The East Midlands Oral History Archive (EMOHA) and The University of Leicester Special Collections have launched a new project, ‘Sounds for the Future’. The project is funded by The National Lottery Heritage Fund and will run from May 2022 to October 2023 with the objective of preserving, cataloguing and using EMOHA’s existing oral history collections.
This photo shows me sitting in the office of the East Midlands Oral History Archive (EMOHA) in the Attenborough Tower on the campus of the University of Leicester cataloguing a collection of more than 200 photos relating to World War Two and Leicester. Why does the EMOHA have the photos to start with? Well, that is the question! According to Colin Hyde, who has run the EMOHA and been at the University for a long time, the photos were collected by the History Department in the 1980s and were loaned to the Living History Unit – a City Council heritage project – possibly as early as 1993/4. The University lecturer responsible for the photos fell ill and had to retire, so no one realised that the photos had gone. Or maybe he intended them to stay with the Living History Unit?
What are pictured?
The EMOHA mainly works with audio recordings, so I am excited to have the opportunity to explore these photos. Growing up in Hong Kong, I only learnt about the bigger events that happened during World War Two through history textbooks and films. Here, these photos present some less dramatic perspectives, and this made me curious to learn about the civilians on the home front during the war. As a cataloguing volunteer, my work involves recording the year, caption, and location, as well as noting anything unique to the photos. Looking at the photos, some are straightforward, like evacuees getting off in train stations as they made Leicester their new/temporary home, the preparation work at the start of World War II, the destruction of buildings, and the celebration of VE Day in Leicester. In this blog, I highlight some photos and my discoveries.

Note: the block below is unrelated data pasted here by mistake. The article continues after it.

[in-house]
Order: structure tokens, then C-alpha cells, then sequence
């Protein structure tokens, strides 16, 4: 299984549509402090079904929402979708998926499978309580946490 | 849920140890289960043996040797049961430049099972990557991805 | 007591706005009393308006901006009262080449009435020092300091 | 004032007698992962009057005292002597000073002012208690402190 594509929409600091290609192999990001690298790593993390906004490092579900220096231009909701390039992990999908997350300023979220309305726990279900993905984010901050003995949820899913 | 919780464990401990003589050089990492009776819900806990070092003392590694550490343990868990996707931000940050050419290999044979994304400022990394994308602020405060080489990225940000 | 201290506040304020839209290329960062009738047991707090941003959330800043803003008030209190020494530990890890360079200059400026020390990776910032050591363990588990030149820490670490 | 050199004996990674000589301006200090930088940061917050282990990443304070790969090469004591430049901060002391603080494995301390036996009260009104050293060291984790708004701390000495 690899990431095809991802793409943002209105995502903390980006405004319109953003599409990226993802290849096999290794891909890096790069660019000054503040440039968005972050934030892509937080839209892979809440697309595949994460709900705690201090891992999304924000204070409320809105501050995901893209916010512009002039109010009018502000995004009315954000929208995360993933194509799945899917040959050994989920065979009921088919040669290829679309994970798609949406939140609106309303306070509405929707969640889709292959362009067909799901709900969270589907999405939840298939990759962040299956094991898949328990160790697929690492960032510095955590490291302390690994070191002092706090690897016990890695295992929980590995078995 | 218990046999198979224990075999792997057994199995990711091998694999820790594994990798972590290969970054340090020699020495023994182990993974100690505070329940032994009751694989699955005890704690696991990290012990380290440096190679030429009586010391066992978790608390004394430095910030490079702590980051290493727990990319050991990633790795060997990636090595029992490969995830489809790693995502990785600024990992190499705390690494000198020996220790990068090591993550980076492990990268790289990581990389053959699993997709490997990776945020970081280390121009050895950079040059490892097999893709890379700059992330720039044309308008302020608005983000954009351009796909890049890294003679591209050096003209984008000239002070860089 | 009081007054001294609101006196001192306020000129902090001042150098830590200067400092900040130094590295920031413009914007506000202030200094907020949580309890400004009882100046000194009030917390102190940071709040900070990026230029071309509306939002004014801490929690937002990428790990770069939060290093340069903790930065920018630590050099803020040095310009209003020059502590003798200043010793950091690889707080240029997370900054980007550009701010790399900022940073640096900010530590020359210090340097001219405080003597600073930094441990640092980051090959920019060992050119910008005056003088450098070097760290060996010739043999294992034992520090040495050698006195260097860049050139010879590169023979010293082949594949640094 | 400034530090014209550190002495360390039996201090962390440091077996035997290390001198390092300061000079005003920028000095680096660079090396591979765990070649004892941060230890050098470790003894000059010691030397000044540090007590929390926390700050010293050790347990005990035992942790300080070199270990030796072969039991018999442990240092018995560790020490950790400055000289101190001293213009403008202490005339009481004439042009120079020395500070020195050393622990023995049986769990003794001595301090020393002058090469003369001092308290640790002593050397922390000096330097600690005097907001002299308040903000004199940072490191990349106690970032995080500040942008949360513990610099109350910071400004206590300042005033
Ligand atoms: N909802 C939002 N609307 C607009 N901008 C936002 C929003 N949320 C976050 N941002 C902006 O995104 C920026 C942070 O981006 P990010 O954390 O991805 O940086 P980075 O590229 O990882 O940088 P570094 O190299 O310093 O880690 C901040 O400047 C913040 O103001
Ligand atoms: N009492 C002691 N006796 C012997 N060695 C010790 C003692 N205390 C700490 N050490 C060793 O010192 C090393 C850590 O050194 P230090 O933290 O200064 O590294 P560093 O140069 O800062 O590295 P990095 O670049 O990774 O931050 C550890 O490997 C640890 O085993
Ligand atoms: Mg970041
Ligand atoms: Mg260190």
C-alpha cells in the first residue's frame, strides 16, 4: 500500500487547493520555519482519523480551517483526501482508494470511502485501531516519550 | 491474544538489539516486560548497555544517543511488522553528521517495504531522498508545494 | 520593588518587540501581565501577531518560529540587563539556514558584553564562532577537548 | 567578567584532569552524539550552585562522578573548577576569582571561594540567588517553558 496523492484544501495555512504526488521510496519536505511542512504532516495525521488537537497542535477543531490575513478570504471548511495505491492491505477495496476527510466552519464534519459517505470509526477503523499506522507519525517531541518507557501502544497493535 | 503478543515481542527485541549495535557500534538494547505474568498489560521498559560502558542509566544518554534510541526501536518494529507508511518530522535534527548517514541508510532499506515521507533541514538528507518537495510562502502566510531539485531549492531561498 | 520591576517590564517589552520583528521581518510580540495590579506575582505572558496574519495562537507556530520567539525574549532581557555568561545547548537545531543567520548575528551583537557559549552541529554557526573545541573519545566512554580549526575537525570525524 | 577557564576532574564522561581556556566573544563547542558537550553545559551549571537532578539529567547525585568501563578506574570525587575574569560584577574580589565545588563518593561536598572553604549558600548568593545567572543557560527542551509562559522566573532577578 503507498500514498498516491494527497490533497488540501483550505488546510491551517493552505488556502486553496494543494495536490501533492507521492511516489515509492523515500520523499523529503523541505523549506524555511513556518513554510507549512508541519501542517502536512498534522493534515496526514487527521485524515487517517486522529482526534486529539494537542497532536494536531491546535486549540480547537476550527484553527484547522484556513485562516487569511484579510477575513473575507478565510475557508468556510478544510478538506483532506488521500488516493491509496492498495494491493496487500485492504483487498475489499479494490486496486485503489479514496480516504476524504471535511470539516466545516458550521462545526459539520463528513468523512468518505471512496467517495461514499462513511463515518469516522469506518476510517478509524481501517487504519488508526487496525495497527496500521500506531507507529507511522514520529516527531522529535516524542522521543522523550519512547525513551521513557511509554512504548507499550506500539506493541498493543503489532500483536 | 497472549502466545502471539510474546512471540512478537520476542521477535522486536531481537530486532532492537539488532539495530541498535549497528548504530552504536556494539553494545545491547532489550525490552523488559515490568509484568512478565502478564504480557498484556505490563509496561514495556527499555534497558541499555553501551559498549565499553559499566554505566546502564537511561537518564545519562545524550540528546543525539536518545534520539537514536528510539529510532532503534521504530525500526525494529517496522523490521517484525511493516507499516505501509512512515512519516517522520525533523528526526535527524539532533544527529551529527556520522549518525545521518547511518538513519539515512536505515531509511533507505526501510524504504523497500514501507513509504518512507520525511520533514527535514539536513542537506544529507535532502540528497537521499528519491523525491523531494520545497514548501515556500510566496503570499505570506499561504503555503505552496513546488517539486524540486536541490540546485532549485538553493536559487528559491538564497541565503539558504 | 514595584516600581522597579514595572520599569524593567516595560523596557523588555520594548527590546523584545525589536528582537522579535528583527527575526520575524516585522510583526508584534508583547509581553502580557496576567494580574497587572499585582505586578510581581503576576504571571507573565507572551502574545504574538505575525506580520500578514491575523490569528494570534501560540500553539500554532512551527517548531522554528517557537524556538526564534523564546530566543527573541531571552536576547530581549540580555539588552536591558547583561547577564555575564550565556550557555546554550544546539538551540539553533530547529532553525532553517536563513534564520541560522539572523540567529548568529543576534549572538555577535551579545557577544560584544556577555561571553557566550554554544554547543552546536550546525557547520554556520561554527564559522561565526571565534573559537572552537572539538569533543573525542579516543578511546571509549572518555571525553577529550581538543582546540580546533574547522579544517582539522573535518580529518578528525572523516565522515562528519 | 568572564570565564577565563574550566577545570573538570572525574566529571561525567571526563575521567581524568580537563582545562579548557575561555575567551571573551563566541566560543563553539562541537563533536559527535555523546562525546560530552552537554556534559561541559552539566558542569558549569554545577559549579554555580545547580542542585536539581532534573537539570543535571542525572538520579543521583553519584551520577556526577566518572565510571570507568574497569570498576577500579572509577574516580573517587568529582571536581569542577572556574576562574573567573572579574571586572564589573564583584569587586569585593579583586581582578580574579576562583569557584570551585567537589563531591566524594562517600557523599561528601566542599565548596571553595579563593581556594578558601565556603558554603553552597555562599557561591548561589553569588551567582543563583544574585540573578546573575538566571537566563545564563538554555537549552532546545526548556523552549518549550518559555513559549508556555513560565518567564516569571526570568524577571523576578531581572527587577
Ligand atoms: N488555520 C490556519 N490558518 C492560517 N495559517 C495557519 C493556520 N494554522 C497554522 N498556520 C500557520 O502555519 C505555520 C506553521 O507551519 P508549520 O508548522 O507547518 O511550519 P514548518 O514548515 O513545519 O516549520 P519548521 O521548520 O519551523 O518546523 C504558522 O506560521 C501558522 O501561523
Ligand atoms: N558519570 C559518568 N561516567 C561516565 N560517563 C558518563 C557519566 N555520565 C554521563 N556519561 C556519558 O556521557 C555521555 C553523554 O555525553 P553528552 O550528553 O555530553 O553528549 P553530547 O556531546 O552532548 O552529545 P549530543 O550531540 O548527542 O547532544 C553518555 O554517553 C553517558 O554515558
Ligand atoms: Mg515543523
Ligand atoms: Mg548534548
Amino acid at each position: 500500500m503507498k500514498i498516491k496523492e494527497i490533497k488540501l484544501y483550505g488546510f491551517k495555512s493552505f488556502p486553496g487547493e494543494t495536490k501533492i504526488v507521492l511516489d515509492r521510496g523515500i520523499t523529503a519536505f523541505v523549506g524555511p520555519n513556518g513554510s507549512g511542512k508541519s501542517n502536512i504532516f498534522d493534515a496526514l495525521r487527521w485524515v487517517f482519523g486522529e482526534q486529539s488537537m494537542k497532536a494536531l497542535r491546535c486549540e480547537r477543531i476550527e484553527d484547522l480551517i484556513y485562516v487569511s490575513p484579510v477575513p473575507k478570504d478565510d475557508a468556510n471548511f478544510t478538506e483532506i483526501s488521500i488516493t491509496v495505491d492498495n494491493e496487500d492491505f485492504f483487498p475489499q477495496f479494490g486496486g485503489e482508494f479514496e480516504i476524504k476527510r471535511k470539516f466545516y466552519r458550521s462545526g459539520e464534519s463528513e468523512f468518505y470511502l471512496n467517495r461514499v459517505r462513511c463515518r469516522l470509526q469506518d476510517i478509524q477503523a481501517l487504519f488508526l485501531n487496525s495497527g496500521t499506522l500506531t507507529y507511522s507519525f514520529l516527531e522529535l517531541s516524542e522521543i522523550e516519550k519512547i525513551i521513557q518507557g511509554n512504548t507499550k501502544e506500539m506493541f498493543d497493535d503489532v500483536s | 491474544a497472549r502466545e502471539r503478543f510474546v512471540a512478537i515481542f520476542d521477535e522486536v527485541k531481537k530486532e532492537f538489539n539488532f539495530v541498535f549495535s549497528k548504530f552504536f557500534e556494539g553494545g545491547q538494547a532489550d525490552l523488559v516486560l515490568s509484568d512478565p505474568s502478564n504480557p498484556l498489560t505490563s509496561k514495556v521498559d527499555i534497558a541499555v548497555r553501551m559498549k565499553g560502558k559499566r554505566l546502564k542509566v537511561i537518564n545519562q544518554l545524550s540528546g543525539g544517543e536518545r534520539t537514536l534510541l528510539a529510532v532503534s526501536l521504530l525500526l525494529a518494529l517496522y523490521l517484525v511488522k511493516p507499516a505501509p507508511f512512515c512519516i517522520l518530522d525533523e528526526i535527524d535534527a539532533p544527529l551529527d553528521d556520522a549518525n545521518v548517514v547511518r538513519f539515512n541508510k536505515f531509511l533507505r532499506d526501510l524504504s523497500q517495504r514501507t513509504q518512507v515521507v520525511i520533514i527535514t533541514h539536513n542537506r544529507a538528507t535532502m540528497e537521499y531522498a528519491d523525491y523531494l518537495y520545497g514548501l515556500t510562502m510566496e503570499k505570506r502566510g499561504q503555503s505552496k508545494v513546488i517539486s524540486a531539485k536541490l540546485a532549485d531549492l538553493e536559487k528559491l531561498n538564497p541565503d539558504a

Leicester went through a rough time when the war broke out . As I imagine today, normal life was threatened – people had to constantly be worried about getting enough food, getting hit by a falling bomb and losing their loved ones.
During the Blitz, 1940-1941, German bombers attacked British cities day and night causing great destruction and loss of life. Several parts of Leicester were targeted. You may have seen similar pictures! Many people remember the raid on the night of 19-20 November 1940 when Leicester was hit worst.
Describing what is happening in an image in an accurate and concise way is key in cataloguing, as it is necessary to ensure they can be found quickly and easily when needed. One of the challenges is to identify the location. Luckily there are captions written by people years ago on the back of the photos. However, most of the time these locations are not very specific, possibly as to avoid informing the enemy.
Schooling was disrupted during the Second World War. One striking photo for me is the one below, which shows children wearing gas masks at school. It must have been stuffy, and their vision would have become blurry with the steam. It gives a sense of Déjà vu – it reminds me the goggles and masks we had during Covid times, but this one covers the whole face! Fortunately, gas was not used against Britain in World War Two. I learnt that chlorine, phosgene, and mustard gas played a big part in World War One and, fearing the potential of chemical warfare, the government advised citizens to carry gas masks at all times.